One of the most disappointing things I learned after starting this project was that most of the blooming flowers I had associated with living at the beach don't grow anywhere near salt water, hibiscus and bougainvillea in particular. I had envisioned cottages close by the Caribbean surrounded by brilliantly colored flowers.
There are few bloomers that can tolerate the salt in that lovely Caribbean breeze. Oleander turned out to be one of them. A big problem was that I couldn't find either oleander plants or cuttings for sale on either side of Nicaragua.
However, we finally managed to obtain and root a pale yellow which has been growing in our nursery for a couple of years now. And also a pink, shown below, which is thriving.
As for the pink oleander, the buds are almost as pretty as the blossom itself.
The oleander's color palette is limited though some gardeners are working on changing that, developing both brighter colors and double flowering plants. We hope to eventually add some of the newer varieties.
When I'm not at False Bluff I'm most often taking care of business in Bluefields, a port city eight miles away. On one of my walks through town I passed a table loaded with these packages. I was half a block away when what I thought I had seen stopped me in my tracks and sent me back for another look. When I asked the sidewalk vendor (of whom there are many in town) what the stuff was, packaged four to a plastic bag, he replied "dulce" which confirmed what I thought it was: pure cane sugar.
Over the next couple of days I ended up buying much of his stock, planning to bring some back to Virginia and giving some to friends in Bluefields....most of whom told me they hadn't seen this stuff sold locally in years. In preparation for returning to the states, I wrapped the already packaged blocks of sugar again, taping up each four-block package as shown here. Made it through customs at the Bluefields airport heading to Managua: no questions, no problem. Made it through customs at the Managua airport heading to Miami: no questions, no problem. Panic and supervisors at customs at the Miami airport heading to Virginia but all those concerned finally agreed that pure cane sugar wasn't going to cause a problem.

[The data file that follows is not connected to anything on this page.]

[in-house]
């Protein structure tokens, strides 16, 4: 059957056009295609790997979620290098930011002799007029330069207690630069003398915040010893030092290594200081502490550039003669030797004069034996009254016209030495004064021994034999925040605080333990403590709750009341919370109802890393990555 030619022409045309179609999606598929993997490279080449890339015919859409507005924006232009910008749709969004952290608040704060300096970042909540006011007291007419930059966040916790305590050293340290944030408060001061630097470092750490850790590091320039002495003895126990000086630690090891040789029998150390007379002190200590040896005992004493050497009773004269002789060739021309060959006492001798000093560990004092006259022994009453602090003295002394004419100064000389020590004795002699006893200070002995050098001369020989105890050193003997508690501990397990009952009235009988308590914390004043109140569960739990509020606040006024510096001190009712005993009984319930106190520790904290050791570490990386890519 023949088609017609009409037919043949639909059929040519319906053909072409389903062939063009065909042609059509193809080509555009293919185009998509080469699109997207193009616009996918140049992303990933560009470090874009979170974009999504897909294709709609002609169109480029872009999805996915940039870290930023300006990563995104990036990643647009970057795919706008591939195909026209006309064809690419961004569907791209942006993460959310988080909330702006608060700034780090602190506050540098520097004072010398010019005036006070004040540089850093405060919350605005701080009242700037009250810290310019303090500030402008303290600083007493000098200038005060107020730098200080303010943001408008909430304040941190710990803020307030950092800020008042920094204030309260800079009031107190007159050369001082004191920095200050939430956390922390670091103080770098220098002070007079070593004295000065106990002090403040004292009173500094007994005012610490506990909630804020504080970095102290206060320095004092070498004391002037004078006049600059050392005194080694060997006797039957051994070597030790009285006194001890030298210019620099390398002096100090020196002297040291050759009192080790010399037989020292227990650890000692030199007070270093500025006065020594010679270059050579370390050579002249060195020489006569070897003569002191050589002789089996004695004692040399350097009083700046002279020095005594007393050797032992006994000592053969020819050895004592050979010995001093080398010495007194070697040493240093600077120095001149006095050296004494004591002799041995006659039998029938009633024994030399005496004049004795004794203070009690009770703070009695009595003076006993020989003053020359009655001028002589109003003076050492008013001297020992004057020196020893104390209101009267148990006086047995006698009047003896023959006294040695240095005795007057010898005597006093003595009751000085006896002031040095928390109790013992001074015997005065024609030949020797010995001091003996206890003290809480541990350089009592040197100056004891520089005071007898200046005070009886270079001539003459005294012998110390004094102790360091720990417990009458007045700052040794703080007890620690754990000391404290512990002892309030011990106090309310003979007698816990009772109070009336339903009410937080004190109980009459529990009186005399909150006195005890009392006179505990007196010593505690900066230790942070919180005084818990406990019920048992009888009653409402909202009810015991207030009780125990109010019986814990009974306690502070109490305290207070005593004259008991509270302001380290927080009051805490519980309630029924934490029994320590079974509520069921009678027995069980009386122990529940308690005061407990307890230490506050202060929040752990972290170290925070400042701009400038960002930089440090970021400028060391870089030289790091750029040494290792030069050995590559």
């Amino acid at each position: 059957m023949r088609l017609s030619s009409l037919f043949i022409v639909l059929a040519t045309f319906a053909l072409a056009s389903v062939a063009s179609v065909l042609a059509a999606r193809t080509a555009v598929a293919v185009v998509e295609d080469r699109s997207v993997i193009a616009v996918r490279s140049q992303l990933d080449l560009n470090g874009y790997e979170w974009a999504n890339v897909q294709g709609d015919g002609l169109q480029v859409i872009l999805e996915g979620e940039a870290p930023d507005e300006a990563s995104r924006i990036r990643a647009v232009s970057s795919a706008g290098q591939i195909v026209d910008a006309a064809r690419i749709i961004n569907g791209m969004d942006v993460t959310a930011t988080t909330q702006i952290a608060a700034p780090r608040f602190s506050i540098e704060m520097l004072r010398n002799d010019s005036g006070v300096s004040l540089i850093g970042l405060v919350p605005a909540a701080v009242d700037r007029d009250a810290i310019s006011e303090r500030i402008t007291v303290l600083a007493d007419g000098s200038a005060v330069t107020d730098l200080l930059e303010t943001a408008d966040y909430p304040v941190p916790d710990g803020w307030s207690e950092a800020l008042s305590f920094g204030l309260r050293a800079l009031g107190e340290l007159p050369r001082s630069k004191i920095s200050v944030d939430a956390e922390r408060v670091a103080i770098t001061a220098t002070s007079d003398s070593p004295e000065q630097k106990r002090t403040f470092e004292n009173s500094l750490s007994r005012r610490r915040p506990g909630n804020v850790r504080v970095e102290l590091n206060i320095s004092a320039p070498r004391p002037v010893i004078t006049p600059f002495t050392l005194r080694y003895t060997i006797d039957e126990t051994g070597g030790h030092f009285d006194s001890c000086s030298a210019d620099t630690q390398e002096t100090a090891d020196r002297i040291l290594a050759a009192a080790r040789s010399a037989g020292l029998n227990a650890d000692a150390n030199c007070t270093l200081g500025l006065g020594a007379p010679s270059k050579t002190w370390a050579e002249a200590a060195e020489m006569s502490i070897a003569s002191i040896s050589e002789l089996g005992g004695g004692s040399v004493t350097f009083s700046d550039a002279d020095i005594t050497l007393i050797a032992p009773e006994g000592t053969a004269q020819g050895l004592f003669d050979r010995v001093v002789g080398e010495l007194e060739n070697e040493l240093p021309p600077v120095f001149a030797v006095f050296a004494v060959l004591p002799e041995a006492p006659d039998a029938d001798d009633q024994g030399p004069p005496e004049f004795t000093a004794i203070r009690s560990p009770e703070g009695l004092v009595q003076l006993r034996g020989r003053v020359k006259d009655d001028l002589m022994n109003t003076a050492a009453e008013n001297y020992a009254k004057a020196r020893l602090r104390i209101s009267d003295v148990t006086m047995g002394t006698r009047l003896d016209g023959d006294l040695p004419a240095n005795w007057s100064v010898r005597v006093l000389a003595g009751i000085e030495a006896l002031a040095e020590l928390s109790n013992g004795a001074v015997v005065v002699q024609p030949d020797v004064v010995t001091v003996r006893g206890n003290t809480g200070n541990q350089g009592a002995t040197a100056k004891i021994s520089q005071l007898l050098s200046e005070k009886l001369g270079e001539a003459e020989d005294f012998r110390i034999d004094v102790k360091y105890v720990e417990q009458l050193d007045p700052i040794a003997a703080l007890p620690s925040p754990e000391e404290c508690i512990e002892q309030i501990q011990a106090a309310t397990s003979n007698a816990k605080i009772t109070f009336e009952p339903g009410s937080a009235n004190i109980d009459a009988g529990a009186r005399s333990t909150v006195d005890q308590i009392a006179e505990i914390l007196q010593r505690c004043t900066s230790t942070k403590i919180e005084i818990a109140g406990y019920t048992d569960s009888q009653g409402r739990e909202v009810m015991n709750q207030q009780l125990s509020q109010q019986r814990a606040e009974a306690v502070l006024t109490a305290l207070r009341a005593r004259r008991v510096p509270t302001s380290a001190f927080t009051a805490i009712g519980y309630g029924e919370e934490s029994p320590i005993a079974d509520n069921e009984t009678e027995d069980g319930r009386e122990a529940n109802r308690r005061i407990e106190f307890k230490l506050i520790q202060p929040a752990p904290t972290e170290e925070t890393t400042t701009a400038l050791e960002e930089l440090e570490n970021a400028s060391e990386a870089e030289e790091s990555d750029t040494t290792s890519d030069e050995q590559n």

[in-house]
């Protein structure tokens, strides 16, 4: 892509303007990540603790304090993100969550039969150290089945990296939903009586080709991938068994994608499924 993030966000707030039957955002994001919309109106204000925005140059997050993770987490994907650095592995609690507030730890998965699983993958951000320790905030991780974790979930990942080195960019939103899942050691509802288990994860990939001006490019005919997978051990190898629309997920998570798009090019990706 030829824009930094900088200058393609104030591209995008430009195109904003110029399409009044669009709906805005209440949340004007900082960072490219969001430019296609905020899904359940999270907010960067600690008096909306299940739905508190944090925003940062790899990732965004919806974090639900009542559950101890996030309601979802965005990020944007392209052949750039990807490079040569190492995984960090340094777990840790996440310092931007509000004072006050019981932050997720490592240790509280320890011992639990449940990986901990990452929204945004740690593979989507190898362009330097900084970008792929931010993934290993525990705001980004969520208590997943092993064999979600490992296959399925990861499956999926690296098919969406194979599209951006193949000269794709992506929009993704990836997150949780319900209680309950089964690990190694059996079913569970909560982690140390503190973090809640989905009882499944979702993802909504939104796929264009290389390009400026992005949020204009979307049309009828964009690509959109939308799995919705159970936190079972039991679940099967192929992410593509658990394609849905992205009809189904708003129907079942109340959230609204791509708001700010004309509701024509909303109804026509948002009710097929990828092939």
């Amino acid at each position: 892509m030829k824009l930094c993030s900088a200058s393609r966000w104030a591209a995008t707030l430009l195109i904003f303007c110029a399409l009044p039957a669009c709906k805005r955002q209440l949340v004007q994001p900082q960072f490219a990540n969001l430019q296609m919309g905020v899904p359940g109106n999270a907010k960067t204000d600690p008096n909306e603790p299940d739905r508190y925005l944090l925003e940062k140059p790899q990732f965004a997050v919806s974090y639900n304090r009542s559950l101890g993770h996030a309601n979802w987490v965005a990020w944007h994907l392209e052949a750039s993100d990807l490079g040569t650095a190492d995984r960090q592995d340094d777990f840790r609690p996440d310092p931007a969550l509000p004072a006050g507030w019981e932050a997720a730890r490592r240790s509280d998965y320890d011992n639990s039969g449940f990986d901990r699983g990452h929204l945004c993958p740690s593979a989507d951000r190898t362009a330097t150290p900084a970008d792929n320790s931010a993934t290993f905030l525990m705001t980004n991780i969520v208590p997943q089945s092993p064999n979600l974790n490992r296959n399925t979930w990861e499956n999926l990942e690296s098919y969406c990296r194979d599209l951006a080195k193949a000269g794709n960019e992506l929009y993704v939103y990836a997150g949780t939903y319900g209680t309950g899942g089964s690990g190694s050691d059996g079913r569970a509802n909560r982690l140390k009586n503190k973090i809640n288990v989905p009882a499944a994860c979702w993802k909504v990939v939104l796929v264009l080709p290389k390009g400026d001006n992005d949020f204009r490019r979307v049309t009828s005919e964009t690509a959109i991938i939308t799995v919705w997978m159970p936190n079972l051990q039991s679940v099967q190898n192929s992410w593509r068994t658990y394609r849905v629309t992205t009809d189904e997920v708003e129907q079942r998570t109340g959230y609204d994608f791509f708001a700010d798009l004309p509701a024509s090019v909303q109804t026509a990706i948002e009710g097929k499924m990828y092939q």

Unwrapped, this is what the blocks of organic pure cane sugar look like. Much of this is for sale in the states as one pound cones instead of the one pound blocks I brought back. Here in the states we call it cane sugar...but it's got more than a dozen other names - depending on whether you're in Australia or in Laos or India or Panama. In Nicaragua it's known as "tapa de dulce." And dulce it is
I brought eight pounds back to Virginia; and after unwrapping them from their street-vendor-plastic packaging, I individually re-wrapped four one pound blocks in wax paper and then in tissue paper as gifts to people who will use the stuff wisely. Or not.
Baby bananas are begin above the flower. The flower slowly disappears as the bananas get bigger and closer to ripeness.
...the previous post shows a footbridge over the river that runs beside a small village we visited recently. Although there are a few trucks and some dirt bikes, most of those who live here travel by foot or on horseback (or muleback).
On a recent trip down NIC-71, we visited a small riverside village off to the side. Out first plan was to picnic and swim but recent heavy rains made that an uncomfortable prospect. So we wandered a bit through the section of the small community that was closest to the river and actually made it across the river...although not by swimming.
We got to the other side by walking across this bridge - a footbridge for those with two or four feet.
Some are green...
...and some are yellow.
Under their colored outer coat, they are all brown and hairy. I have been told that the different varieties of coconuts are good for different things, but not much of what I've been told has sunk in.
Although this type of roof is supposed to last for up to fifteen years, early on we had some wind damage which shortened its lifespan. And although we had patched from time to time, we were losing the fight.
So in June we just put a new one on. From the outside there's very little visible difference. From the inside it's more obvious and for the first few weeks after the new roof was put on the scent of the fresh leaf was like new mown hay...a treat we could smell before we pulled up at the pier.